A control group was established using ten randomly selected head and neck scans from an archived past data pool of MSCT scans from a General Electric, LightSpeed Ultra MSCT scanner (Baltimore MD, USA) with the following characteristics: 120 KV, 246.35mAs, pixel size 0.326 mm, slice increment 0.625 mm, FOV 16.7 cm. The same standard and bone plus acquisition algorithm were used in all 10 cases. The mean HU value of the CV and the maximal HU value of the DV were checked in the control group within the dedicated orbital region. The radiologic evaluation was performed with Mimics 12, while Excel (Microsoft, Redmond, WA, USA) and SPSS (IBM, Somers NY, USA) programs were used for statistical analysis.

3. Results

The results of the 10 head and neck control MSCT scans showed that the mean CV density was 5.93 HU (±3.97 HU) while the DV maximal HU value was 2024.67 HU (±103.49 HU).

The results of the 30 patients’ iCAT CBCT scans are shown in Table 1 in which the orange colour represents AlO implants and light blue the HA implants. The ID numbers with light colour indicate the excluded cases. The cases appear in the consecutive order in which they were scanned.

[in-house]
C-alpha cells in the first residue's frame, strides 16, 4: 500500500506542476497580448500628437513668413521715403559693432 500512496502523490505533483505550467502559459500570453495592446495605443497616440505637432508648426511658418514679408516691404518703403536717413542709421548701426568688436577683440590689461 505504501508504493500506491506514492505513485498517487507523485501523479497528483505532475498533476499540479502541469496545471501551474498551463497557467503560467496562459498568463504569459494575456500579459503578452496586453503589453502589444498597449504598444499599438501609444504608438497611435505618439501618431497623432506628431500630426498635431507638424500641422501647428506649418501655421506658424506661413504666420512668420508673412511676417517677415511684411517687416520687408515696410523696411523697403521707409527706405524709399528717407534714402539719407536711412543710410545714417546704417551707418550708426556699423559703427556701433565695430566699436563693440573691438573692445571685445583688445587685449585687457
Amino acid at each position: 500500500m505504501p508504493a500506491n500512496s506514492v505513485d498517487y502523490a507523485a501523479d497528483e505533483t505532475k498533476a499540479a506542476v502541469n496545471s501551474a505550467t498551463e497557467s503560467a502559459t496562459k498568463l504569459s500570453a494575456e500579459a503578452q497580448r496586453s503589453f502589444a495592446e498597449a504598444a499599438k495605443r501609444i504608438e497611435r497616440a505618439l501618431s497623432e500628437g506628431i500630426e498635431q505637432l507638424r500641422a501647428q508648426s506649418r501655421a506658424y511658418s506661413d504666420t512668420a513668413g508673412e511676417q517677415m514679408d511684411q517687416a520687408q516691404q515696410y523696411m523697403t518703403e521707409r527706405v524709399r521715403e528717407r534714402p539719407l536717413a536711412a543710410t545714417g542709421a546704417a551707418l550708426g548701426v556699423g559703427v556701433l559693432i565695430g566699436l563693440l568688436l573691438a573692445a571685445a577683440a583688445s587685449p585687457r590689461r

Table 1

After review of the quality of the CBCT scans by an independent observer, two patients were excluded from the study. One was excluded because of noncoherent scanning FOV due to inadequate head positioning which resulted in poor image quality. The second patient was a trauma patient who was excluded because there was high-density metal nearby causing artefacts beyond the average noise levels.

4. Discussion

Orbital implants can be classified as porous and nonporous. The porous orbital implants are composed of either HA, porous polyethylene (Medpor), or aluminium [1]. HA orbital implants were introduced by Perry in 1985 [31], and porous polyethylene orbital implants were introduced in 1989. Porous structures allow fibrovascular ingrowth into the implant and integration with orbital tissues [1]. Most porous implants used today are spherical.